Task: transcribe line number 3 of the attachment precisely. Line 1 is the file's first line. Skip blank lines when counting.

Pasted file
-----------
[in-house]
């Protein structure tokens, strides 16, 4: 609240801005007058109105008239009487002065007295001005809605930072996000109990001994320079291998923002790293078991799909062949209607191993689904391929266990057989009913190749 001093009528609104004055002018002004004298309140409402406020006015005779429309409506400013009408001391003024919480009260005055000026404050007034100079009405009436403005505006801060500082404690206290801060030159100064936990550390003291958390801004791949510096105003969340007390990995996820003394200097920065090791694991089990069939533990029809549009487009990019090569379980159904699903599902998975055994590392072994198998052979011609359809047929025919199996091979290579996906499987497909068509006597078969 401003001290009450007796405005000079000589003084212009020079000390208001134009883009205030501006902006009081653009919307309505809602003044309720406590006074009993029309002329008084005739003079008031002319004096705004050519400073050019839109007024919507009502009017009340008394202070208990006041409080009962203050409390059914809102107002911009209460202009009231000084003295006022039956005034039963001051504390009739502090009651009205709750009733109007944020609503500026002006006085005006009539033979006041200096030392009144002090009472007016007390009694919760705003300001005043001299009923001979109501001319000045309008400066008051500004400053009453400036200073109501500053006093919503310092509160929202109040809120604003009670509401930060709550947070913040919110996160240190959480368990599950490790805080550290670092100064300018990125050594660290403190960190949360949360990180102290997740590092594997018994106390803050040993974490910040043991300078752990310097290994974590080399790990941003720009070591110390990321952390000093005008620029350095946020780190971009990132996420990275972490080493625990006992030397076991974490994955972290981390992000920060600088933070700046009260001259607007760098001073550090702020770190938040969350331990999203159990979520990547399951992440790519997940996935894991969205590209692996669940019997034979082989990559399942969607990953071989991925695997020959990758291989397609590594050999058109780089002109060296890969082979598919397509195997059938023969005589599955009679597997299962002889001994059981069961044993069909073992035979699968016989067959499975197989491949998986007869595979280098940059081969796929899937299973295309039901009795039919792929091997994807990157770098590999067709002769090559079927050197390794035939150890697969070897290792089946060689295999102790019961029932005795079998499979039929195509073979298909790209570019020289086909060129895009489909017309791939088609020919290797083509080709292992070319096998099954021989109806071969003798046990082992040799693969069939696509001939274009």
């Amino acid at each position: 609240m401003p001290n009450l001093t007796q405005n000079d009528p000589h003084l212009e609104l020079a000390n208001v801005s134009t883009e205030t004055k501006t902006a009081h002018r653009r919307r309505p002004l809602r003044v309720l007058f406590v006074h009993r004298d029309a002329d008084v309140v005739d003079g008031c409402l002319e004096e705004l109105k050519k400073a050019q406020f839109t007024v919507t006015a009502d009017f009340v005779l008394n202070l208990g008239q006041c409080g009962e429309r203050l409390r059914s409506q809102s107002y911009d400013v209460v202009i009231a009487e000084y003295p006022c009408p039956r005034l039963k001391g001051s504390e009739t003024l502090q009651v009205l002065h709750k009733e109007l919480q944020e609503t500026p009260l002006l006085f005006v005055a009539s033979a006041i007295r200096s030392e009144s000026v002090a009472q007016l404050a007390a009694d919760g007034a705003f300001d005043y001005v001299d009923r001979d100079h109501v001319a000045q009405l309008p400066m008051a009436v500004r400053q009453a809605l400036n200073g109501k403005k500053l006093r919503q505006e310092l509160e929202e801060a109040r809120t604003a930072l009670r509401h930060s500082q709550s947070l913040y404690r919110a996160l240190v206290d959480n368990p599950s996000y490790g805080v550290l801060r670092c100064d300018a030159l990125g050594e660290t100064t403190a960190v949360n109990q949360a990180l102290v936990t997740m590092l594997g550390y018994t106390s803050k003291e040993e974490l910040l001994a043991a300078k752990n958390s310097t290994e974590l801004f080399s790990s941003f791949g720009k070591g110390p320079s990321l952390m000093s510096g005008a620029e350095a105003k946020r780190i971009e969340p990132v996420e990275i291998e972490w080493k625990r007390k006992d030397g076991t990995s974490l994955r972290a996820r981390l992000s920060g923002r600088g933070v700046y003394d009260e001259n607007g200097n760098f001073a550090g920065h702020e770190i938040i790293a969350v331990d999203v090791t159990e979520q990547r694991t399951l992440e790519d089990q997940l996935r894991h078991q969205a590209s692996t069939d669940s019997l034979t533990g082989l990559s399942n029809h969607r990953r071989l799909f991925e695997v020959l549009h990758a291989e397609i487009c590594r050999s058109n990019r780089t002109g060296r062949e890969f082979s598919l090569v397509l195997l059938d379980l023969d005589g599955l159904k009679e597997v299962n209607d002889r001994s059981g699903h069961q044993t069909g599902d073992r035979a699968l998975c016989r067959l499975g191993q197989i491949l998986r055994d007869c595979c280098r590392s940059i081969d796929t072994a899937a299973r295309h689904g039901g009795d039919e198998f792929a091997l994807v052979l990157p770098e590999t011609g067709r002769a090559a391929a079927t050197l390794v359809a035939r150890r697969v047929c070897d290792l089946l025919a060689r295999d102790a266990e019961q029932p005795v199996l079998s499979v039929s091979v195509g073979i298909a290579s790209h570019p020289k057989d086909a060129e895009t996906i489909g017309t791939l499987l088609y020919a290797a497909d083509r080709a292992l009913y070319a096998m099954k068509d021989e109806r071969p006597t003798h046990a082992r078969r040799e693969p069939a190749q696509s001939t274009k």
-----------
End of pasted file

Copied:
């Amino acid at each position: 609240m401003p001290n009450l001093t007796q405005n000079d009528p000589h003084l212009e609104l020079a000390n208001v801005s134009t883009e205030t004055k501006t902006a009081h002018r653009r919307r309505p002004l809602r003044v309720l007058f406590v006074h009993r004298d029309a002329d008084v309140v005739d003079g008031c409402l002319e004096e705004l109105k050519k400073a050019q406020f839109t007024v919507t006015a009502d009017f009340v005779l008394n202070l208990g008239q006041c409080g009962e429309r203050l409390r059914s409506q809102s107002y911009d400013v209460v202009i009231a009487e000084y003295p006022c009408p039956r005034l039963k001391g001051s504390e009739t003024l502090q009651v009205l002065h709750k009733e109007l919480q944020e609503t500026p009260l002006l006085f005006v005055a009539s033979a006041i007295r200096s030392e009144s000026v002090a009472q007016l404050a007390a009694d919760g007034a705003f300001d005043y001005v001299d009923r001979d100079h109501v001319a000045q009405l309008p400066m008051a009436v500004r400053q009453a809605l400036n200073g109501k403005k500053l006093r919503q505006e310092l509160e929202e801060a109040r809120t604003a930072l009670r509401h930060s500082q709550s947070l913040y404690r919110a996160l240190v206290d959480n368990p599950s996000y490790g805080v550290l801060r670092c100064d300018a030159l990125g050594e660290t100064t403190a960190v949360n109990q949360a990180l102290v936990t997740m590092l594997g550390y018994t106390s803050k003291e040993e974490l910040l001994a043991a300078k752990n958390s310097t290994e974590l801004f080399s790990s941003f791949g720009k070591g110390p320079s990321l952390m000093s510096g005008a620029e350095a105003k946020r780190i971009e969340p990132v996420e990275i291998e972490w080493k625990r007390k006992d030397g076991t990995s974490l994955r972290a996820r981390l992000s920060g923002r600088g933070v700046y003394d009260e001259n607007g200097n760098f001073a550090g920065h702020e770190i938040i790293a969350v331990d999203v090791t159990e979520q990547r694991t399951l992440e790519d089990q997940l996935r894991h078991q969205a590209s692996t069939d669940s019997l034979t533990g082989l990559s399942n029809h969607r990953r071989l799909f991925e695997v020959l549009h990758a291989e397609i487009c590594r050999s058109n990019r780089t002109g060296r062949e890969f082979s598919l090569v397509l195997l059938d379980l023969d005589g599955l159904k009679e597997v299962n209607d002889r001994s059981g699903h069961q044993t069909g599902d073992r035979a699968l998975c016989r067959l499975g191993q197989i491949l998986r055994d007869c595979c280098r590392s940059i081969d796929t072994a899937a299973r295309h689904g039901g009795d039919e198998f792929a091997l994807v052979l990157p770098e590999t011609g067709r002769a090559a391929a079927t050197l390794v359809a035939r150890r697969v047929c070897d290792l089946l025919a060689r295999d102790a266990e019961q029932p005795v199996l079998s499979v039929s091979v195509g073979i298909a290579s790209h570019p020289k057989d086909a060129e895009t996906i489909g017309t791939l499987l088609y020919a290797a497909d083509r080709a292992l009913y070319a096998m099954k068509d021989e109806r071969p006597t003798h046990a082992r078969r040799e693969p069939a190749q696509s001939t274009k």